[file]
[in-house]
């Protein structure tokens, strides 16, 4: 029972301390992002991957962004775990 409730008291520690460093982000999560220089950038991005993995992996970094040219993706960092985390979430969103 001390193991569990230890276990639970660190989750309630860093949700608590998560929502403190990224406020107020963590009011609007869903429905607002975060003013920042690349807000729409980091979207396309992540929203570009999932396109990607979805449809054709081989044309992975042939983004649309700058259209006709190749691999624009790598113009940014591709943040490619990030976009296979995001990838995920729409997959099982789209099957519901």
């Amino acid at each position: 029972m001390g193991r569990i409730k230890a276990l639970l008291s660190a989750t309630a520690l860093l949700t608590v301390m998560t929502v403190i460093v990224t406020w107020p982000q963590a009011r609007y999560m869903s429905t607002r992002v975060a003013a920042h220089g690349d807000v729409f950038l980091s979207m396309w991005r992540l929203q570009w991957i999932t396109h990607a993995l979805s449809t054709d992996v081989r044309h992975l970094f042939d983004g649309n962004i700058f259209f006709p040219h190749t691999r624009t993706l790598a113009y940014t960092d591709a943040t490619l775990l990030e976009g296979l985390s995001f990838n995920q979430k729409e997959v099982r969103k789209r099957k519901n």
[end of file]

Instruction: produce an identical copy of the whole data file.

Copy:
[in-house]
């Protein structure tokens, strides 16, 4: 029972301390992002991957962004775990 409730008291520690460093982000999560220089950038991005993995992996970094040219993706960092985390979430969103 001390193991569990230890276990639970660190989750309630860093949700608590998560929502403190990224406020107020963590009011609007869903429905607002975060003013920042690349807000729409980091979207396309992540929203570009999932396109990607979805449809054709081989044309992975042939983004649309700058259209006709190749691999624009790598113009940014591709943040490619990030976009296979995001990838995920729409997959099982789209099957519901």
């Amino acid at each position: 029972m001390g193991r569990i409730k230890a276990l639970l008291s660190a989750t309630a520690l860093l949700t608590v301390m998560t929502v403190i460093v990224t406020w107020p982000q963590a009011r609007y999560m869903s429905t607002r992002v975060a003013a920042h220089g690349d807000v729409f950038l980091s979207m396309w991005r992540l929203q570009w991957i999932t396109h990607a993995l979805s449809t054709d992996v081989r044309h992975l970094f042939d983004g649309n962004i700058f259209f006709p040219h190749t691999r624009t993706l790598a113009y940014t960092d591709a943040t490619l775990l990030e976009g296979l985390s995001f990838n995920q979430k729409e997959v099982r969103k789209r099957k519901n």